If Lorlatinib doesn't work?

Portal Forums Lung/Thoracic Cancer ALK Inhibitors If Lorlatinib doesn't work?

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February 12, 2017 at 2:23 am  #1290044    


Stage 4 age 39 March 2011 (very advanced stage 4b). 1) Alimta/carbo + radiation. 2) Erlotinib 3) Carbo/alimta again. 5) GK to brain and FOUND ALK 2013 7) Xalkori 6 months 8) Alectinib trial 3.3 years 9) More GK and about to start Lorlatinib

Current Issue:
We are now about to start Lorlatinib for simultaneous progression to brain and chest. Had GK to over 20 brain mets last week due to symptoms. Rapidly and aggressive advancing disease(always has had). Always had bulky disease in chest with little leeway for progressive disease.

If Lorlatinib is unsuccessful with limited time to make decisions what would be your next steps?
He has not had Ceretinib (is there any point to this?) …
If we can biopsy what you test for? Only ALK related or others?
If we can’t biopsy what salvage would be best chance walking blind… chemo or immunotherapy?



February 12, 2017 at 9:44 am  #1290047    
JimC Forum Moderator
JimC Forum Moderator

Hi Jo,

Welcome to GRACE. I’m sorry to hear of the new progression after so many years of treatment. At this point, there really isn’t a clear treatment path after lorlatinib. Dr. West has previously written that: “There also isn’t any real evidence yet that other second generation ALK inhibitors work after Zykadia [ceritinib].”http://cancergrace.org/lung/2014/04/30/new-approval-for-zykadia-ldk378ceritinib-in-alk-positive-nsclc-why-it-matters-even-if-youre-not-alk-positive/ And in another post, he stated that he hadn’t used lorlatinib (as of January 2016) since it was still an investigational agent. In light of this statement, it may just be too early to know whether one of these agents is likely to be effective after use of the other, and which sequence would be preferred. Of course, if options are limited, it might be worth a try.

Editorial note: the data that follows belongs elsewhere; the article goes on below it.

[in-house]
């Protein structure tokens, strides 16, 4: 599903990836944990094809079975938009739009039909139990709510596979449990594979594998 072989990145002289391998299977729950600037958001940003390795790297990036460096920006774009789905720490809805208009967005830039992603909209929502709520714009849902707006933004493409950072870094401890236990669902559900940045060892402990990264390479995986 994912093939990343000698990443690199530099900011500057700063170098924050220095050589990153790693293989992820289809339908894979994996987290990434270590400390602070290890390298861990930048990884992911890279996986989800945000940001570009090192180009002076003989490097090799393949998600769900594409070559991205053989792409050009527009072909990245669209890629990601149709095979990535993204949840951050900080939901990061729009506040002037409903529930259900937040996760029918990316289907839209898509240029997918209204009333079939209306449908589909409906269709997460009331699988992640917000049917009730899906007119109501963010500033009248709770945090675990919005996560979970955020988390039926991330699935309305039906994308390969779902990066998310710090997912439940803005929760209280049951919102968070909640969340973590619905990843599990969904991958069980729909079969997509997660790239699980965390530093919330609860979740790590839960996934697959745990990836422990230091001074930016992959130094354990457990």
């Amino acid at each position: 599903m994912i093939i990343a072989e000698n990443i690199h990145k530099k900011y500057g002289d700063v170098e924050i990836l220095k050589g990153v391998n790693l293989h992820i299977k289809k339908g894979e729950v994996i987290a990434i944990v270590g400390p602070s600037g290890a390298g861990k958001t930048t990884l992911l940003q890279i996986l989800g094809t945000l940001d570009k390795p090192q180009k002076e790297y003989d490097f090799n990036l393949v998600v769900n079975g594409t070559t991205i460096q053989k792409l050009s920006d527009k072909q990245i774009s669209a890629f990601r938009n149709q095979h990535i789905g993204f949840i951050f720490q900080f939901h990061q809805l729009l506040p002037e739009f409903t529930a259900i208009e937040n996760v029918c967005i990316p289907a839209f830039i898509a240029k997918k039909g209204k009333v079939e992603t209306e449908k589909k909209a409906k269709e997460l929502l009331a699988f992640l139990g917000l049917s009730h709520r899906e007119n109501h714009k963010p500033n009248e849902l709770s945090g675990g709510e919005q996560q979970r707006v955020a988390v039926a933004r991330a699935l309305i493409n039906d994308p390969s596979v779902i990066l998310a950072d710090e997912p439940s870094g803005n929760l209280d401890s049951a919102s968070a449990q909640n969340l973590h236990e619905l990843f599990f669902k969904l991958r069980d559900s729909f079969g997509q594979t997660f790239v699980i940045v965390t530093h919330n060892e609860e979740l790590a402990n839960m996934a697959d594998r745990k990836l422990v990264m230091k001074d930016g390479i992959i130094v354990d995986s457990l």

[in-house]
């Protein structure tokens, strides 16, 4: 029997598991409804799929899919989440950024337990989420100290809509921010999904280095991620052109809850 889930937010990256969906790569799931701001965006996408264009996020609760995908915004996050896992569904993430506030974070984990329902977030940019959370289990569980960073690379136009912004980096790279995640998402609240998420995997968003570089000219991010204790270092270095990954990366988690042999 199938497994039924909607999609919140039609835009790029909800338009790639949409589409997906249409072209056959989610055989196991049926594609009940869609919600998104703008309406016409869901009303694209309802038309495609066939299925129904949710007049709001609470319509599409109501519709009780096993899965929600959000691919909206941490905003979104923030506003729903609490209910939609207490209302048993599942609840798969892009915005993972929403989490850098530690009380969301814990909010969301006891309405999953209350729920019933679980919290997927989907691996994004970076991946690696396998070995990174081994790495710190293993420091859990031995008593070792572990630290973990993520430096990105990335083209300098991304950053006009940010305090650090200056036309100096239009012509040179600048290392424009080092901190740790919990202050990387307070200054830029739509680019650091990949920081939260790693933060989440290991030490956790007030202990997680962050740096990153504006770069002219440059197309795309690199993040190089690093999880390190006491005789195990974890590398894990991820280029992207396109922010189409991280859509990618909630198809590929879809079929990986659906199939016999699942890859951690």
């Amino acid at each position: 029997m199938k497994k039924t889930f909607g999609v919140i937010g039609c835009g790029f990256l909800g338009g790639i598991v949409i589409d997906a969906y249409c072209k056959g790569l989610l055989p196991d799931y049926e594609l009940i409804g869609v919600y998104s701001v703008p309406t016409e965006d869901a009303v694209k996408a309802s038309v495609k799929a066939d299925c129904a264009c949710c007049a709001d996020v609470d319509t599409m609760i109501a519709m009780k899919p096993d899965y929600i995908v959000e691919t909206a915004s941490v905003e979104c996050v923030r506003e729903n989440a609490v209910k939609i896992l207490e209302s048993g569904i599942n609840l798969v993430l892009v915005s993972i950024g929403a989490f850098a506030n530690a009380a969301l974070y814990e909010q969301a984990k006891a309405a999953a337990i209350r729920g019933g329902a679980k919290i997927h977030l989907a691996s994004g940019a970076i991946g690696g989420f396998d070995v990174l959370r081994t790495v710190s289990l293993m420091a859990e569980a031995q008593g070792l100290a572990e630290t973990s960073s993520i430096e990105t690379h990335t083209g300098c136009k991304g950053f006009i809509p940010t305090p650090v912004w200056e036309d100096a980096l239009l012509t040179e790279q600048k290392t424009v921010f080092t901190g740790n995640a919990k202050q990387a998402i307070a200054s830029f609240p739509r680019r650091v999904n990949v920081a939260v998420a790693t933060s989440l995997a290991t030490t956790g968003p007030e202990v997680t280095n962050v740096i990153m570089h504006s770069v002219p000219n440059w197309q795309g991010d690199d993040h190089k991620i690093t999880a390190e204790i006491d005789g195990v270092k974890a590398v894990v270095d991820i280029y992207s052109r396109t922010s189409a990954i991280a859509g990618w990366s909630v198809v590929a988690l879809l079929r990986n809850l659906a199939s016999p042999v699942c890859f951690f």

Standard chemo would certainly be a leading option, especially since he hasn’t had it for quite a while, and the only non-platinum agent was Alimta. Docetaxel (Taxotere) is approved here in the U.S. as a second- and later-line agent, and Taxol, Abraxane, Gemzar and other agents also have activity against NSCLC. Immunotherapy is a possibility, keeping in mind 1) only about twenty percent of patients respond well to it, and 2) in comparison to chemo it can take longer for immunotherapy to show results, which can be an issue if there is rapidly progressing disease.

You can test for a broad range of mutations, but the only ones which currently have practical value are those for which there are targeted agents. With that in mind, the patient and oncologist may want to identify a particular agent under consideration (perhaps one being tested in an available clinical trial) and test for the appropriate mutation.

I hope that lorlatinib is effective for an extended period, allowing time for more information to develop and new agents to appear.

Forum moderator

Jul 2008 Wife Liz (51/never smoker) Dx Stage IV NSCLC EGFR exon 19
4 cycles Carbo/alimta, 65% shrinkage
Tarceva maintenance
Mar 2010 progression, added Alimta, stable
Sep 2010 multiple brain mets, WBR
Oct 2010 large pericardial effusion, tamponade
Jan 2011 progression, start abraxane
Jun 2011-New liver, brain mets, add Tarceva
Oct 2011-Dx Leptomeningeal carcinomatosis; pulsed Tarceva
At rest Nov 4 2011
Since then: http://cancergrace.org/blog/jim-and-lisa

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